Eric has been climbing for more than half of his life, and the things he loves most about climbing are the sense of fulfillment it brings him and the incredible quality of people he meets through the climbing community. He has traveled to various climbing destinations across Canada, the United States, and South East Asia. Eric moved to Vancouver 12 years ago and promptly began working for Cliffhanger. Over the years he has worked as a belayer, top rope, lead and technique instructor, and route setter. Eric was promoted to Assistant Manager in 2001, and in 2002 took over the role of Manager. Eric is always eager to share his knowledge of climbing with members of the gym, and finds himself continually inspired by old and and new climbers alike. When Eric isn’t managing the Vancouver gym, you might find him skiing, kite surfing, or (of course!) climbing in Squamish.
If I could choose one super power it would be to fly, couldn’t imagine anything better. If I could choose a second super power it would be the ability to warm myself when flying at altitude 😉
When I was a kid my brother used to call me Ralph
Can’t say I was really thinking of the words but more specifically thinking about the program itself.
When Joe first approached me about the Climb and Conquer program I thought it was a great idea. In the early days climbing was passed on through mentorship and I think that is a key component with climbing culture, which makes a program like climb and conquer a natural fit.
Kids climb, I think it is part of our natural state to want to climb things.
Climbing was something that I always did as a kid, trees, fences, buildings, whatever it was I wanted to get on top of it. So when I had the opportunity as teen to try out roped climbing I was hooked before I even got off the ground. For me it has always felt like something I was meant to do.
Best place for a kid to start climbing these days is through their local climbing gym. Most climbing centers will have numerous programs to teach children the fundamentals of climbing.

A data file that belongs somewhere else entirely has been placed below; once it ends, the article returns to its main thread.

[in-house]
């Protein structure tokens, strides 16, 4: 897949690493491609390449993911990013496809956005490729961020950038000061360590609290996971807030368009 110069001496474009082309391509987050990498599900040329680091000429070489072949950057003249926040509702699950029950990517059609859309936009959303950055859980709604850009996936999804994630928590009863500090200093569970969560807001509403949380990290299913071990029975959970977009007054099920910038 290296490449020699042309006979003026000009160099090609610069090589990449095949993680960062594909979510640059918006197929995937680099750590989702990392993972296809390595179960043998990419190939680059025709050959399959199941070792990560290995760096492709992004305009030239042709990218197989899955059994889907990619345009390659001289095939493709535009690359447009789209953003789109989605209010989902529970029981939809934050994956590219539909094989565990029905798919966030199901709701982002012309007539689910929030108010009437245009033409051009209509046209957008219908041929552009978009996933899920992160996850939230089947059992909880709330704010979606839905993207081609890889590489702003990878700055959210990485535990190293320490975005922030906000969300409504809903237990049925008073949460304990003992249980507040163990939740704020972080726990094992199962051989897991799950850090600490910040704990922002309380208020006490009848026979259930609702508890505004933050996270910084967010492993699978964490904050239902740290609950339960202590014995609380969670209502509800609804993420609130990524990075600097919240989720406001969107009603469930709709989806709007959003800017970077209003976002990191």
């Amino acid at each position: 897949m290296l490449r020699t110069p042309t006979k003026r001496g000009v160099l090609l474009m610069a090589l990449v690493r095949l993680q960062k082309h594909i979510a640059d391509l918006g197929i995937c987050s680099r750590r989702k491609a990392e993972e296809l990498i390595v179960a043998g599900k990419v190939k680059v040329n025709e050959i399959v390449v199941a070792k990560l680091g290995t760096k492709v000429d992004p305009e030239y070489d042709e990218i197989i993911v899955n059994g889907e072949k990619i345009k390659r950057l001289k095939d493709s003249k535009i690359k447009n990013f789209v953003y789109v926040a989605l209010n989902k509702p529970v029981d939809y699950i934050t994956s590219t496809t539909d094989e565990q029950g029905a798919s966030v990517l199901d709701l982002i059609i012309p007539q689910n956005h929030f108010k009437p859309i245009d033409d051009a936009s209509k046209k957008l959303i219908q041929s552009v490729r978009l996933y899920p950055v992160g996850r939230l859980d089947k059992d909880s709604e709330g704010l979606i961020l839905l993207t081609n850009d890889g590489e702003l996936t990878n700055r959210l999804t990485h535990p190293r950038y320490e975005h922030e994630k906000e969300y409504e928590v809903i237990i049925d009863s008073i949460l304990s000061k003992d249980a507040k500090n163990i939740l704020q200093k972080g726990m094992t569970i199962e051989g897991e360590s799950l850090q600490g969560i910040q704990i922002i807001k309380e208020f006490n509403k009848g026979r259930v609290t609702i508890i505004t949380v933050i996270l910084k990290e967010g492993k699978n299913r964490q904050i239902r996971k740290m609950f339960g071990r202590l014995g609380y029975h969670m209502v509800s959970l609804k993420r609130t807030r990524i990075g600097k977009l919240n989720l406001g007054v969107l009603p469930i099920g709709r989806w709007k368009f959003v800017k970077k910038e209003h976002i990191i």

Typically any age child can start climbing if they have someone that can mentor them, although I don’t typically recommend climbing for children under the age of 5. From my experience kids from the age of 5-8 can benefit from just being belayed by an adult and having fun with it. Children ages 9 and up can start to learn how to belay in an established Jr. Program.
The ability to problem solve under stressful conditions and while keeping yourself calm. Which for me translates to the idea, that if I put the work into it, I can conquer anything.
Climbing brings happiness to my life in every way. It helps me clear my head when things feel stressful. It keeps me fit which spills over into every other area of my life.
My favorite type of climbing is steep overhang; I love the gymnastic feel of that type of movement. It is a delicate balance between power and efficient movement.
The ability to problem solve under stressful conditions and while keeping yourself calm. Also self-confidence.
I don’t typically broadcast what my climbing goals are, for me they reasons I tackle climbing projects are personal and different for each climb I tackle as a project.
Climbing changed my life in more ways than I can count. Although the major change would be the direction my career path diverted. I’ve been very fortunate to make a career out of climbing.
I would like to see the program grow as I think it is a great way for youth that might not otherwise have the opportunity to climb, experience an incredibly life enriching sport.
Lets just say some things are in the works 🙂